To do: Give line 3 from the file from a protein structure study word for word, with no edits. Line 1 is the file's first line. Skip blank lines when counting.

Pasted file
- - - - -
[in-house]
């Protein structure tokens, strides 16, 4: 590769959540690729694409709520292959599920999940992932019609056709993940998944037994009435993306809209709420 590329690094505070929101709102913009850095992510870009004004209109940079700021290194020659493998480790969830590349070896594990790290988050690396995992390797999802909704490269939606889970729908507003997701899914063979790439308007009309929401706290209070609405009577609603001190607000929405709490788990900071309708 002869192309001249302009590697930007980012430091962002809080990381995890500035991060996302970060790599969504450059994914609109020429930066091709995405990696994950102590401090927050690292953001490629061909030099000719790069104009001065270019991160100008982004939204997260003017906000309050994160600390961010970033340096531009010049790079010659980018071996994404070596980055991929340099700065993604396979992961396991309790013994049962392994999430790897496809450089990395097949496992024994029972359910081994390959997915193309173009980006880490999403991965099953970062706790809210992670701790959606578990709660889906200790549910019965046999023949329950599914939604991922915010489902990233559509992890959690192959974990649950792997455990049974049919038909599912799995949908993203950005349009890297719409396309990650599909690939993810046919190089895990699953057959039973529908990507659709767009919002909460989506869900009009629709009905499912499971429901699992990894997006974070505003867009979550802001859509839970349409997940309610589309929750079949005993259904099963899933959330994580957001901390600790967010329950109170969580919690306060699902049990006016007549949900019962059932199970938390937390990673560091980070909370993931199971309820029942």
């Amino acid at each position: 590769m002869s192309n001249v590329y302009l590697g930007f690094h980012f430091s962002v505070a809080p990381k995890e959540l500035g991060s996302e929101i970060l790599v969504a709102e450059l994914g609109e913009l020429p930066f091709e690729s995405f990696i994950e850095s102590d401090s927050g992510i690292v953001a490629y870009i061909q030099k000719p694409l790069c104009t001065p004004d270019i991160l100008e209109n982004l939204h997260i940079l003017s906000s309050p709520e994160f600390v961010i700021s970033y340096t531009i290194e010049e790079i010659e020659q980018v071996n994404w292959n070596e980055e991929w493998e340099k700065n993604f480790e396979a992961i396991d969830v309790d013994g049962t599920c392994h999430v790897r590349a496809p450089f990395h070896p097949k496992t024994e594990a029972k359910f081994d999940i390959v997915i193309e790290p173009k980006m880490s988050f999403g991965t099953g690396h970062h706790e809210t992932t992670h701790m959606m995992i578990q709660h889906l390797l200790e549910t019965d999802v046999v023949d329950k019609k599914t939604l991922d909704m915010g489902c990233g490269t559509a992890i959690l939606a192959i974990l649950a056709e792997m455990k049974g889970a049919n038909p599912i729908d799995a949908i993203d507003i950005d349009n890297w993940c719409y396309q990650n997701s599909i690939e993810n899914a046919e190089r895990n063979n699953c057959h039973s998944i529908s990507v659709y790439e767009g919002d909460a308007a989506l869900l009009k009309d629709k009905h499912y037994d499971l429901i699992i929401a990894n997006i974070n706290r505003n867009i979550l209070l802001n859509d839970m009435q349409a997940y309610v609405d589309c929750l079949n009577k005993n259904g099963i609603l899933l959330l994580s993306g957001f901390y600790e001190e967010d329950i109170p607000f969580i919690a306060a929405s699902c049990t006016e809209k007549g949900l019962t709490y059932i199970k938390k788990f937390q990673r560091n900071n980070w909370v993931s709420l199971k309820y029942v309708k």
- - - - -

């Amino acid at each position: 590769m002869s192309n001249v590329y302009l590697g930007f690094h980012f430091s962002v505070a809080p990381k995890e959540l500035g991060s996302e929101i970060l790599v969504a709102e450059l994914g609109e913009l020429p930066f091709e690729s995405f990696i994950e850095s102590d401090s927050g992510i690292v953001a490629y870009i061909q030099k000719p694409l790069c104009t001065p004004d270019i991160l100008e209109n982004l939204h997260i940079l003017s906000s309050p709520e994160f600390v961010i700021s970033y340096t531009i290194e010049e790079i010659e020659q980018v071996n994404w292959n070596e980055e991929w493998e340099k700065n993604f480790e396979a992961i396991d969830v309790d013994g049962t599920c392994h999430v790897r590349a496809p450089f990395h070896p097949k496992t024994e594990a029972k359910f081994d999940i390959v997915i193309e790290p173009k980006m880490s988050f999403g991965t099953g690396h970062h706790e809210t992932t992670h701790m959606m995992i578990q709660h889906l390797l200790e549910t019965d999802v046999v023949d329950k019609k599914t939604l991922d909704m915010g489902c990233g490269t559509a992890i959690l939606a192959i974990l649950a056709e792997m455990k049974g889970a049919n038909p599912i729908d799995a949908i993203d507003i950005d349009n890297w993940c719409y396309q990650n997701s599909i690939e993810n899914a046919e190089r895990n063979n699953c057959h039973s998944i529908s990507v659709y790439e767009g919002d909460a308007a989506l869900l009009k009309d629709k009905h499912y037994d499971l429901i699992i929401a990894n997006i974070n706290r505003n867009i979550l209070l802001n859509d839970m009435q349409a997940y309610v609405d589309c929750l079949n009577k005993n259904g099963i609603l899933l959330l994580s993306g957001f901390y600790e001190e967010d329950i109170p607000f969580i919690a306060a929405s699902c049990t006016e809209k007549g949900l019962t709490y059932i199970k938390k788990f937390q990673r560091n900071n980070w909370v993931s709420l199971k309820y029942v309708k």